From Absorption to Axis
Short for the term Acoustical Absorption (quality of a surface or substance to take in, not reflect, a sound wave).
1) Abbreviation for alternating current.
2) An abbreviation of the term Alternating Current (electric current which flows back and forth in a circuit; all studio signals running through audio lines are AC).
Having to do with sound that can be heard by the ears.
AcousticsThe behaviour of sound and its study. The acoustics of a room depend on its size and shape and the amount and position of sound-absorbing and reflecting material.
The portion of the instrument which makes the vibrating source move more air or move air more efficiently; this makes the sound of the instrument louder. Examples of acoustic amplifiers include:
1) The body of an acoustic guitar,
2) The sounding board of a piano,
3) The bell of a horn and
4) The shell of a drum.
Acoustic Echo Chamber
A room designed with very hard, non-parallel surfaces and equipped with a speaker and microphone; dry signals from the console are fed to the speaker and the microphone will have a reverberation of these signals that can be mixed in with the dry signals at the console.
In guitar playing, action refers to how far the strings sit off of the guitar neck. When strings are close to the neck, it is referred to as “Low Action”. When the string sit far above the neck, it is called “High Action”. Guitars with low action are easier to play, but make sure they are not too close, or it could causing buzzing.
Uses active devices (transistors, IC’s, tubes) and some form of power supply to operate.
Scientific definitions aside, active microphones generally sound better than inactive ones, but they generally cost more. They also require the use of either a battery or phantom power while inactive mics need only be plugged into the mic cord in order to work. In most playing situations, the subtle improvement in sound quality from an active mic isn’t worth the extra cost and hassle. One possible exception it the headset mic. Put simply, inactive headset mics just plain suck. Active headset mics put out a much stronger signal and feed back much less.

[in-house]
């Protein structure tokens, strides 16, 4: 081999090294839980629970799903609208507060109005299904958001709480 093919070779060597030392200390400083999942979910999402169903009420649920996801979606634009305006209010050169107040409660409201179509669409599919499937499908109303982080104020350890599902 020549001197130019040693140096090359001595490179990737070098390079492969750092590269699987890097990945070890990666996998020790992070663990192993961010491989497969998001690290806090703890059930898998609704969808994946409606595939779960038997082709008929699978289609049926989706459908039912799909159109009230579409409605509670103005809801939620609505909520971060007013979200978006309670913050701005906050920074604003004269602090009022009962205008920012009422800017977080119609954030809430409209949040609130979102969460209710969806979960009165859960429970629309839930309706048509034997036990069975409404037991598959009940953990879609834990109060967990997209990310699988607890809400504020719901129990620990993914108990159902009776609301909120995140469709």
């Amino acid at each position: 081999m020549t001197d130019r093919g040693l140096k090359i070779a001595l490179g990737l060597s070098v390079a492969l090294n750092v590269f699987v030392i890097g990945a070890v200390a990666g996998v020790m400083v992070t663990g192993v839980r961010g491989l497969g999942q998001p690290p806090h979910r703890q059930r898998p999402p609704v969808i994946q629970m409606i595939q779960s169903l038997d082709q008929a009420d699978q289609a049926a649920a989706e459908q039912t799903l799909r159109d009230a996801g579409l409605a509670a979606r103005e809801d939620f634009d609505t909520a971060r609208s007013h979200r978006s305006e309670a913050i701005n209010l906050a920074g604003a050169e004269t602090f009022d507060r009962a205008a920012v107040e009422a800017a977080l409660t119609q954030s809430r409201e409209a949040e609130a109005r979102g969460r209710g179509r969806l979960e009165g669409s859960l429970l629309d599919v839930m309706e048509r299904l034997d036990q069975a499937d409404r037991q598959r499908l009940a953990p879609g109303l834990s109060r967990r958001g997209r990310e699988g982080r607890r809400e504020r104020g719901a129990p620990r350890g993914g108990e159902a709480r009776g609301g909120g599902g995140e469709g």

An abbreviation of Analog to Digital Conversion (the conversion of a quantity that has continuous changes into numbers that approximate those changes), or Analog to Digital Converter.
A trademark of Alesis Corporation designating its modular digital multitrack recording system released in early 1993.
The letters A, D, S &R are the first letters of: Attack, Decay, Sustain and Release. These are the various elements of volume changes in the sounding of a keyboard instrument.
An abbreviation of Audio Engineering Society.
Professional Interface A standard for sending and receiving digital audio adopted by the Audio Engineering Society and the European Broadcast Union.
A sampler mis-recognizing a signal sent to it that is at a frequency higher than the Nyquist Frequency. Upon playback, the system will provide a signal at an incorrect frequency (called an alias frequency). Aliasing is a kind of distortion.
Electric current which flows back and forth in a circuit.
The portion of the sound that comes from the surrounding environment rather than directly from the sound source.
A term with the same meaning as the term Reverberant Field (the area away from the sound source where the reverberation is louder than the direct sound).